In light of the big redevelopment news, it might be easy to forget that there was plenty of other news from earlier in the week. Susan Slusser’s article featuring Peter Magowan had a poll attached. Normally I don’t bother with polls (notice how there haven’t been any on this site for a long time). In this case the poll had over 2,000 respondents, plus the question and responses were well-phrased, so I’ve been following the results (it’s still up if you haven’t voted).
The three camps are pretty well delineated: the pragmatists/realists, the Giants-only crowd, and Oakland holdouts. At this point, the pragmatists hold a sizable lead over everyone else, albeit a plurality, not a majority. The holdouts are in the Quan position, though there’s no instant runoff here. And the SF-only voters simply need to have some sense knocked into them because they’re greedy dickheads.
Sure, there are a lot of people in the leading group who are not actually pragmatic, they’re really pro-San Jose. Many are longtime A’s fans, many are not. I can tell you that most of the people I correspond with are silent majority types – they are overly vocal or passionate about either San Jose or Oakland. They just want this whole ordeal sorted out so they can get back to cheering on the green and gold. The real danger is in losing a large percentage of these fans to apathy or disgust. At Mayor Quan’s press conference, Doug Boxer told me that among the parties working to move or keep the team, there is no one with clean hands, which is absolutely correct. It’s all this out-in-the-open maneuvering – done by A’s ownership, Giants ownership, and the cities – that is chipping away at the fanbase.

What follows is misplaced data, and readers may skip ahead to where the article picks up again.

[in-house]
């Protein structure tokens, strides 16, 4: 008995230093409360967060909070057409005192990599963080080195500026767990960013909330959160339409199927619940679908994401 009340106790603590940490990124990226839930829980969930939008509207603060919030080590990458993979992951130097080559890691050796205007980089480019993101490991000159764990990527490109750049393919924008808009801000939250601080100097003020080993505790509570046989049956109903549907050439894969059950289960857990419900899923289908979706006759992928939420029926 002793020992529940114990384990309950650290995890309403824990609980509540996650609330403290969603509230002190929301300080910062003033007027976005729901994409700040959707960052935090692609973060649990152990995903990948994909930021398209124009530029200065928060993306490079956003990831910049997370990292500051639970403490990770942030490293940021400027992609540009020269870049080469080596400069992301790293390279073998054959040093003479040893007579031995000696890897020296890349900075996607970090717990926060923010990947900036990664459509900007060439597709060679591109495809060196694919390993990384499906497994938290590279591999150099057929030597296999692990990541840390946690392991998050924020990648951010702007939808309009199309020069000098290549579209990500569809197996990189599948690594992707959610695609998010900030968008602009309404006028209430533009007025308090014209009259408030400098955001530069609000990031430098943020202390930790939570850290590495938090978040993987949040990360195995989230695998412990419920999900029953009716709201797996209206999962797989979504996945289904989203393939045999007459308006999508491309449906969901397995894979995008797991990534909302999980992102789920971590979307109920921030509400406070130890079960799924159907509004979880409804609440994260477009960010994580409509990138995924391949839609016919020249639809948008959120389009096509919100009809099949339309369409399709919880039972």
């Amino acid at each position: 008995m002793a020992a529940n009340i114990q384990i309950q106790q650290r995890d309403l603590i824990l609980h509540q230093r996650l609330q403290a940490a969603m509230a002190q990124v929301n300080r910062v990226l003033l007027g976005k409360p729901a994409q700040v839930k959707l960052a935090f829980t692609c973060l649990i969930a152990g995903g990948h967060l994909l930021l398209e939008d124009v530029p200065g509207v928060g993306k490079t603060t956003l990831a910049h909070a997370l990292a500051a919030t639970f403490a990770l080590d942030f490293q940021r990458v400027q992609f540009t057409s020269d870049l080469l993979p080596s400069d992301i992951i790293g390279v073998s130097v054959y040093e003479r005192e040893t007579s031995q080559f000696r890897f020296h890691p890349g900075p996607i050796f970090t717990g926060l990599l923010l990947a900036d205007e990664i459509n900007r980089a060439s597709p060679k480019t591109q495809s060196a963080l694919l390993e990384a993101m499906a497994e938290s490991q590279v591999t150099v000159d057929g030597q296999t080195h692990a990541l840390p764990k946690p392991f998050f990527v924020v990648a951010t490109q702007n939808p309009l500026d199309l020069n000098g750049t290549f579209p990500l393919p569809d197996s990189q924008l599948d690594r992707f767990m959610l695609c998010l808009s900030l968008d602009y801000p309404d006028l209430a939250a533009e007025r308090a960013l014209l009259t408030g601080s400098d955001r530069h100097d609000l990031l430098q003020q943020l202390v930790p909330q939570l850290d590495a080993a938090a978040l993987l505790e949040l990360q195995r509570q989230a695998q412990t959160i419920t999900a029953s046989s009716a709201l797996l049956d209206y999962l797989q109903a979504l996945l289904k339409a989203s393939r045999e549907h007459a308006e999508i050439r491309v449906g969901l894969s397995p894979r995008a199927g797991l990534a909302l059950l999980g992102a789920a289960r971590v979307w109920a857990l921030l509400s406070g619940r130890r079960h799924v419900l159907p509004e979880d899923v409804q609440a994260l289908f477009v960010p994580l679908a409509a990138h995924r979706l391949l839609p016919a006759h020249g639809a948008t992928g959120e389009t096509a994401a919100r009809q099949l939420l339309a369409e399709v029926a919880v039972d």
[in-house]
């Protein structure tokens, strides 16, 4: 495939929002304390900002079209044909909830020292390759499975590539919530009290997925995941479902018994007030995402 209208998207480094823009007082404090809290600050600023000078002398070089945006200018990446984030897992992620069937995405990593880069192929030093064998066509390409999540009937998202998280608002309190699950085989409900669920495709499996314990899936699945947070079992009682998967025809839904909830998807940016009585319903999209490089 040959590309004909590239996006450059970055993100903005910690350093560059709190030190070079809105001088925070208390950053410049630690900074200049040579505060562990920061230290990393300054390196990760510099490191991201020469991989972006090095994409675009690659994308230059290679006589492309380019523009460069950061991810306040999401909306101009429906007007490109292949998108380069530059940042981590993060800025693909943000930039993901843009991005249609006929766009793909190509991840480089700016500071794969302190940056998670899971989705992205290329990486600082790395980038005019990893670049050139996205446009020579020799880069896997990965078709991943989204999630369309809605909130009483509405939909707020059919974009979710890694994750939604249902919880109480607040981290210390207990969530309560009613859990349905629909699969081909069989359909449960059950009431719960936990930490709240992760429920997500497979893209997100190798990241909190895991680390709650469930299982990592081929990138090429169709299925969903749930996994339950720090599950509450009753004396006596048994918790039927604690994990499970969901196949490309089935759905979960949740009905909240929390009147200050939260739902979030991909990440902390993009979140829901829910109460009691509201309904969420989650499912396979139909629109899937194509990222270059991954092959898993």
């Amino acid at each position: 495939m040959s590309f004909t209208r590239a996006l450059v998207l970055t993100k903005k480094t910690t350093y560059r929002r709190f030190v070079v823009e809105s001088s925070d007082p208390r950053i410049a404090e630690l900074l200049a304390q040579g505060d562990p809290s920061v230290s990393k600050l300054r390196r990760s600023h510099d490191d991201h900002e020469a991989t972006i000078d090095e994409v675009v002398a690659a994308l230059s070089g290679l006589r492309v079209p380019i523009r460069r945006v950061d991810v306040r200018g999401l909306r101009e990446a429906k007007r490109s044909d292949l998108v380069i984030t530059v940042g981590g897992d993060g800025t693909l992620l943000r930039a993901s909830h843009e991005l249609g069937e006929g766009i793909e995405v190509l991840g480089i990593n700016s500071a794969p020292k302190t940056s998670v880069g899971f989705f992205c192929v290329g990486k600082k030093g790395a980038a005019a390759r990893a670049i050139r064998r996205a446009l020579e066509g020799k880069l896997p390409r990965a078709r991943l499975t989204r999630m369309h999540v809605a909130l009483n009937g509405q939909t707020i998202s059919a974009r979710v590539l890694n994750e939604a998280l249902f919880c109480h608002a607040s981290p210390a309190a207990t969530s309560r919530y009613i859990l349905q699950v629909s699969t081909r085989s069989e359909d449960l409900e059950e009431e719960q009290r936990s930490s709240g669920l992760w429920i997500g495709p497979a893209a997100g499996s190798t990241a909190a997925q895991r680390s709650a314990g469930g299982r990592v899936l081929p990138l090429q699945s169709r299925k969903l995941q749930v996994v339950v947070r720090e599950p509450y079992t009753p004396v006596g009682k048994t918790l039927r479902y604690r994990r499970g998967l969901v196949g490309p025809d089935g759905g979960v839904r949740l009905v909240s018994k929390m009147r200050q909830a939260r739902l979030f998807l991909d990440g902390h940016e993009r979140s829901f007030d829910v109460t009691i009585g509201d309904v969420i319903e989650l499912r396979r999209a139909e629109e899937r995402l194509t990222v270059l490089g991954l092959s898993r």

Do the owners of either team care? Obviously not, as ends justify means here for whomever wins. The cities? Sure, insofar as they’re buddying up with business and civic leaders, not so much citizens. I’ve mentioned before that the Athletics-Oakland saga is akin to a divorce, so it was going to get messy. Signs are pointing to some kind of resolution soon. After that, the big issue will be dealing with the mess all of this has created. It may take an entire generation to wash the stink out of this.
I don’t have children, but a lot of the regulars here have multiple kids that they’re raising as A’s fans. I want there to be an A’s in the Bay Area for those kids as much as for myself. That’s why I keep doing this. Compared to everything else that’s happening in the world it’s beyond trivial, I know. The A’s are still a big part of the community, and of my life. Hopefully 2012 will mark an end to the politics, one way or another. Here’s to hope. Catch you next year.